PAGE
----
Friday, July 12, 2013

Idaho Conservation League turns 40

Middle-age environmental organization mellows with time

Express Staff Writer

   The nonprofit Idaho Conservation League turns 40 this year. Since it was established in 1973, the ICL has played a prominent role in virtually all the state’s important conservation issues.
    Its first major triumph was the establishment in 1980 of a 2.3 million-acre River of No Return Wilderness in central Idaho, renamed in 1984 in honor of U.S. Sen. Frank Church. A coalition that included the ICL and Idaho hunting and fishing groups successfully lobbied for the largest wilderness area of three different-size proposals.
    “When we were founded in 1973, it was all about the state Legislature,” Executive Director Rick Johnson said. “The River of No Return campaign was really when ICL got involved in public lands in a way that has endured.”
    Johnson said the organization now focuses about half its efforts on public lands and half on state conservation issues.
    But as it reaches middle age, the organization has tempered its attitude. Johnson acknowledged that Idaho has become more politically conservative, and the organization has had to become more creative in finding common ground on conservation issues.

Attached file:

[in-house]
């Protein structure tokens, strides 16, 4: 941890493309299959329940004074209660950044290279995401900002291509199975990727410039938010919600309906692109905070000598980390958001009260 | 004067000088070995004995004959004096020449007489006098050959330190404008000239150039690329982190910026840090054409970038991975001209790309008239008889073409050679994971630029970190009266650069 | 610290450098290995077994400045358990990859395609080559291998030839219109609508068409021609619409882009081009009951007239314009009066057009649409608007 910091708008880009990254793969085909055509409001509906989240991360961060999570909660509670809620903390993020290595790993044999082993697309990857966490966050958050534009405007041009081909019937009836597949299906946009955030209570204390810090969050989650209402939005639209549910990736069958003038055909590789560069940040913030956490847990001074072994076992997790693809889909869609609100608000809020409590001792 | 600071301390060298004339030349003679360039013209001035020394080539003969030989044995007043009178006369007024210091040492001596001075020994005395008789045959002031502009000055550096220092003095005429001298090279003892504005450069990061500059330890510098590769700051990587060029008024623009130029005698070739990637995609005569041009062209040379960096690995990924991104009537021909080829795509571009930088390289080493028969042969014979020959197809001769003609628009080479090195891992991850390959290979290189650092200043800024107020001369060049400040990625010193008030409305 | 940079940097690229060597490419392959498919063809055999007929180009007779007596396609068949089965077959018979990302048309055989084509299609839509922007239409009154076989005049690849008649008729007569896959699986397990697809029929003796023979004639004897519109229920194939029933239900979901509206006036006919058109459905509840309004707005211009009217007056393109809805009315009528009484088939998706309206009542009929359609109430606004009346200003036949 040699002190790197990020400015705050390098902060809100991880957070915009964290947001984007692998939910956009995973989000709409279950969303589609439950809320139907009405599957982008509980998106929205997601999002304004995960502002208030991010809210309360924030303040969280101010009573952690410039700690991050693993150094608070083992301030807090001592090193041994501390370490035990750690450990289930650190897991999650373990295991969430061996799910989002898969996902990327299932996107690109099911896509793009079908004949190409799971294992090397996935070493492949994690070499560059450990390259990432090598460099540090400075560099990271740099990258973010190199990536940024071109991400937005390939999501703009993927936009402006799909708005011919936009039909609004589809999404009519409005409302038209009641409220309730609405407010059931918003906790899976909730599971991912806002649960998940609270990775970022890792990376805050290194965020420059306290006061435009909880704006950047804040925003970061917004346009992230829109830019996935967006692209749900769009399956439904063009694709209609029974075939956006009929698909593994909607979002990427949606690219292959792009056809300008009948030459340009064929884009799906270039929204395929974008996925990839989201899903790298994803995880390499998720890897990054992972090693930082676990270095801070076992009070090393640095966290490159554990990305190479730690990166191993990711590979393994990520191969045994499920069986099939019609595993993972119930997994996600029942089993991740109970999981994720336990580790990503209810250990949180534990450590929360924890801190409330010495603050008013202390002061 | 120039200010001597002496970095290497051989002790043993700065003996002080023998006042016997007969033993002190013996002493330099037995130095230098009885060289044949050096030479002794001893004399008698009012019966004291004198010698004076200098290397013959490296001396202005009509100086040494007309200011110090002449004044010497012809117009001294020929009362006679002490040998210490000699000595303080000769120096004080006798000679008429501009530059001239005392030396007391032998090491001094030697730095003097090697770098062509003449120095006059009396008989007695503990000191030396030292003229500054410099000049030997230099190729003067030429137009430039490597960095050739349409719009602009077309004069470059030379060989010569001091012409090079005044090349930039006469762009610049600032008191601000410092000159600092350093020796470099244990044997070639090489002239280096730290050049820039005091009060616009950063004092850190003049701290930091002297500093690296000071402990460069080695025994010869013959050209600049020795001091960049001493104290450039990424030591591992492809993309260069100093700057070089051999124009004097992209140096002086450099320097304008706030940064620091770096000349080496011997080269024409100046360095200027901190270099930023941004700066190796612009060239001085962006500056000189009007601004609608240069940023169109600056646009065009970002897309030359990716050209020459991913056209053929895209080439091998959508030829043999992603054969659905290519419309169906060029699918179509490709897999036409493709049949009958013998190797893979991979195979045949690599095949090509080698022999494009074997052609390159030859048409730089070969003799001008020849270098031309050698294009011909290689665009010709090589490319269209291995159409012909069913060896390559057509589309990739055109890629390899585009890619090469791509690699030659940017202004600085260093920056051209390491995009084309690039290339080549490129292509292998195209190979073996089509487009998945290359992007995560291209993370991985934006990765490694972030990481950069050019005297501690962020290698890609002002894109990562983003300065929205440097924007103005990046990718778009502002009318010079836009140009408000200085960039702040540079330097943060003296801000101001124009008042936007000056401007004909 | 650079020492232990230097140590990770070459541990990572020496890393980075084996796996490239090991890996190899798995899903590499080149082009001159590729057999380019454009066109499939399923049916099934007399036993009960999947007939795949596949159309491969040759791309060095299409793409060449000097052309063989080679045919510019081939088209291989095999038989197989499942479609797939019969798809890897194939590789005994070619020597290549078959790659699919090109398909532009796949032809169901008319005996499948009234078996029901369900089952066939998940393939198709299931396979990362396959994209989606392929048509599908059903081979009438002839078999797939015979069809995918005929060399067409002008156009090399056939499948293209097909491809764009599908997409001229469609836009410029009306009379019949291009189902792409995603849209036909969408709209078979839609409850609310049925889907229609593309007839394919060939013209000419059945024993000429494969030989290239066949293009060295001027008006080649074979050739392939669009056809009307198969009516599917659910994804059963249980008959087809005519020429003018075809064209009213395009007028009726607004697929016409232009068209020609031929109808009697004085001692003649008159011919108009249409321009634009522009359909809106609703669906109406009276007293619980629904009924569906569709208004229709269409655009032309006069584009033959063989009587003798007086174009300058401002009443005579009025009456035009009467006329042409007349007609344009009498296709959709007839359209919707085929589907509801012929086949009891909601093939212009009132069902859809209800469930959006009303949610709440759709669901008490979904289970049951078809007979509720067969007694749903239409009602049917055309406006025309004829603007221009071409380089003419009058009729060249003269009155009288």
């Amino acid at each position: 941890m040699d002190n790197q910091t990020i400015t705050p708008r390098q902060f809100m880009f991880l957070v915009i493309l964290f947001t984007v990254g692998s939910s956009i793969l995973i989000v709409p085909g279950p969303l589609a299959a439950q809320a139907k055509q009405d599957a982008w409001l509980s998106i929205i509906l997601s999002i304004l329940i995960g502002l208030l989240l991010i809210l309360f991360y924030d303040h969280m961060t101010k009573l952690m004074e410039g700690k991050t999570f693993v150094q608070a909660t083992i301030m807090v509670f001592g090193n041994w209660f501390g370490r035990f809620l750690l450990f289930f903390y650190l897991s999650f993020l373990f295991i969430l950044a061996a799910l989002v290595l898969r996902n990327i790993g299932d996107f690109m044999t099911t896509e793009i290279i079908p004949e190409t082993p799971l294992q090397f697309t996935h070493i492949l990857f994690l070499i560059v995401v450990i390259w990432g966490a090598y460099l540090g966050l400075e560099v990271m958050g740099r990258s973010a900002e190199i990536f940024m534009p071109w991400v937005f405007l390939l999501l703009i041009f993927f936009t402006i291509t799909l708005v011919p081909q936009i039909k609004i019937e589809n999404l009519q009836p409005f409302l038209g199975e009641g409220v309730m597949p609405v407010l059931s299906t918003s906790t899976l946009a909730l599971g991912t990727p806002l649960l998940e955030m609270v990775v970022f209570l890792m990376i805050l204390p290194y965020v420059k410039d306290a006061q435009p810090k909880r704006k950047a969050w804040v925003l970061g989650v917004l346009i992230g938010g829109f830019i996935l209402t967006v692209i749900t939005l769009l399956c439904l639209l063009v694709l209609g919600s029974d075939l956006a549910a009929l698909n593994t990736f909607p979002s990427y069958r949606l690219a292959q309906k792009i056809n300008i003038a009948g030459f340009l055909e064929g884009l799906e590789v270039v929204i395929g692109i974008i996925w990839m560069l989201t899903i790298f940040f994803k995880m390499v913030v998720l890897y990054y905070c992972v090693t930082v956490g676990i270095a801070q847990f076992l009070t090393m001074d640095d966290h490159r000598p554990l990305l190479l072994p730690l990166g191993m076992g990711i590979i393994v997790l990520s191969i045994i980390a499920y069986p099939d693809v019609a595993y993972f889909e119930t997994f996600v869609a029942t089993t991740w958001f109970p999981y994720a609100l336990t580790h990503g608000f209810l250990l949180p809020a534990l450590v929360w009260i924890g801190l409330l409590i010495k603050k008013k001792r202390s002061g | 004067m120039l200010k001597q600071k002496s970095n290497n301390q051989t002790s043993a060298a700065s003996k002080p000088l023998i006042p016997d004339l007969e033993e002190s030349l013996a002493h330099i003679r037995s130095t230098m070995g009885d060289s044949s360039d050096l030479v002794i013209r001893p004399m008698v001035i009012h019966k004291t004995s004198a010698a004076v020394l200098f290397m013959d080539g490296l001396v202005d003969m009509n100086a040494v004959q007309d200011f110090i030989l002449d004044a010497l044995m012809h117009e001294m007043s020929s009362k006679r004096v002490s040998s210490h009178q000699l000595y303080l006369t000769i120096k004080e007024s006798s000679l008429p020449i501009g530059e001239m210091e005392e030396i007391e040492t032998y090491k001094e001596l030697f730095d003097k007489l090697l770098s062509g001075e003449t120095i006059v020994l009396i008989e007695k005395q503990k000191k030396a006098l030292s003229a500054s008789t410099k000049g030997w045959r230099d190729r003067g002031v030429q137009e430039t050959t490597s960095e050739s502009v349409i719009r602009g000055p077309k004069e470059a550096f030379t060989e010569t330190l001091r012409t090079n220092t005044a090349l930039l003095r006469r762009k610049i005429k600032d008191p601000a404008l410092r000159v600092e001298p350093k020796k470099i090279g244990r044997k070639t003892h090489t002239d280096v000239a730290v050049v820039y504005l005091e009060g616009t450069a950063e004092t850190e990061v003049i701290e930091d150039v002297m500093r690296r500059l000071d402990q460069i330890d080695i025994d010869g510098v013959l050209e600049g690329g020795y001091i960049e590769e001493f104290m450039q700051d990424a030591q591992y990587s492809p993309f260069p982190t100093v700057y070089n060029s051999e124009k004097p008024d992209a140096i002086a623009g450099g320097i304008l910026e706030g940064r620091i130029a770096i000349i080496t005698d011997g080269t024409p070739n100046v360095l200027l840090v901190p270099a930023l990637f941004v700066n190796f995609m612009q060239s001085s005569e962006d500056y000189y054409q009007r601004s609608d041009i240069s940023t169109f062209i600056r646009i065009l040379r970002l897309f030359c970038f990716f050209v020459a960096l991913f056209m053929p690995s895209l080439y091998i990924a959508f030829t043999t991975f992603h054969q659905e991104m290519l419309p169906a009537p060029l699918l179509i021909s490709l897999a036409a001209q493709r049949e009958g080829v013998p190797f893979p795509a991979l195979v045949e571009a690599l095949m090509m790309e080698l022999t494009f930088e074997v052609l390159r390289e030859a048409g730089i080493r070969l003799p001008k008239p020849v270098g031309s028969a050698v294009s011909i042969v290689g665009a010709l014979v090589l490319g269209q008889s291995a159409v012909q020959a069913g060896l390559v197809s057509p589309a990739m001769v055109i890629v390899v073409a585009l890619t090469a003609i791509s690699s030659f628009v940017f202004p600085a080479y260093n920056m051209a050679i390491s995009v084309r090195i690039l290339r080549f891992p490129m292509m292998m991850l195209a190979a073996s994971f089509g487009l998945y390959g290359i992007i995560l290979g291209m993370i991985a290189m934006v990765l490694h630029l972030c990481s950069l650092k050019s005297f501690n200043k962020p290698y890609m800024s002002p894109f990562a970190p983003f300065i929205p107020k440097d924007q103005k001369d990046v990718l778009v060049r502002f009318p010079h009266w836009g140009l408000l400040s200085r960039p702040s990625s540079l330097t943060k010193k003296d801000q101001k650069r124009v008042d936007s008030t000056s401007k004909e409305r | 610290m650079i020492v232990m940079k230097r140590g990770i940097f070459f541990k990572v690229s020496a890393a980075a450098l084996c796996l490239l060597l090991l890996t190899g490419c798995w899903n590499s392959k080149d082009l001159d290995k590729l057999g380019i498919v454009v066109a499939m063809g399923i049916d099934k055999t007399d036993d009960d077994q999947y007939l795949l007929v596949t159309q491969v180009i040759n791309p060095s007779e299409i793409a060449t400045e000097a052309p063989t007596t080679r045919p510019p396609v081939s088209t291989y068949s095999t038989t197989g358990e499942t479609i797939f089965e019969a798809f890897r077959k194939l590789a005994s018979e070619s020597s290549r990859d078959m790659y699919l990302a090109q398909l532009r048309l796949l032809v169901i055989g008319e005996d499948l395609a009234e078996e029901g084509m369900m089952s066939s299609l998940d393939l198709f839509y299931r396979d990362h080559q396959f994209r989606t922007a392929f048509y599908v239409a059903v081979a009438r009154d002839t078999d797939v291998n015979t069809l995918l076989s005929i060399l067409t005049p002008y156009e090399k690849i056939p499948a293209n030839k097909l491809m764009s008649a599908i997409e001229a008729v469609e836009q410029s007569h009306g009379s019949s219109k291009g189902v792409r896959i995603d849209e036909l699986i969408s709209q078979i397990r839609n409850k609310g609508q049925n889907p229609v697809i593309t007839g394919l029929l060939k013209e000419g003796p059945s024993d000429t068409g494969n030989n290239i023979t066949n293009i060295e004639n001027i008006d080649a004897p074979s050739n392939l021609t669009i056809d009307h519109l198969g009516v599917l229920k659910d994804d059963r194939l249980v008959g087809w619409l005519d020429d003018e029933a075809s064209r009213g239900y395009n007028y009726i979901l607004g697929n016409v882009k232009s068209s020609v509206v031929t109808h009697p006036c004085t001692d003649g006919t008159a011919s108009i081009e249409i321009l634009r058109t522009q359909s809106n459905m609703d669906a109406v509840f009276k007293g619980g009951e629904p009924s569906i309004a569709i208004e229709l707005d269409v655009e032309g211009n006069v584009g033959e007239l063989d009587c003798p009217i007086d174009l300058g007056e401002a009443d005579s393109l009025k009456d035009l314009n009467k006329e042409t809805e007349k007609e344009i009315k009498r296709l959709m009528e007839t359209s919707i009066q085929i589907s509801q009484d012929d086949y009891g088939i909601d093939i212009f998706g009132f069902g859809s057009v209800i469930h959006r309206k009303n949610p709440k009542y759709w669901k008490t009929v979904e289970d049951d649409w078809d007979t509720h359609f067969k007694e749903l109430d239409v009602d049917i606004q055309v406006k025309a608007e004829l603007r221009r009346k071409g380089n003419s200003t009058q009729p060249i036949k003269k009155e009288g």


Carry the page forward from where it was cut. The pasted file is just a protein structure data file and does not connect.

“Politics has gotten more challenging, but we’ve gotten pretty good at demonstrating that conservation can complement Idaho’s conservative values,” he said.
    Program Director Justin Hayes pointed out that even though many people have moved to Idaho because they like its small-government, low-taxes political philosophy, they also like to be outdoors.
    Johnson said the organization broadened its reach with a more diverse group of people in 2005 during development of U.S. Rep. Mike Simpson’s proposed Central Idaho Economic Development and Recreation Act, which would create a wilderness in the Boulder and White Clouds mountains north of Ketchum.
    “That’s when we started working with the Republican delegation in a much more sophisticated way,” he said. “Previously, we were just trying to get them to do what we wanted.”
    But so far, that hasn’t been enough. The bill has been stalled in Congress, and the ICL is now pushing for presidential designation of a Boulder-White Clouds National Monument.
    Following is a list of some of ICL’s major accomplishments in central and southern Idaho during its 40-year history:
    l 2010—In 2007, the U.S. Geological Survey found unacceptably high levels of mercury in brown trout taken from the supposedly pristine waters of Silver Creek, a nationally famous catch-and-release fishing preserve south of Bellevue. The study confirmed what a lot of people already believed.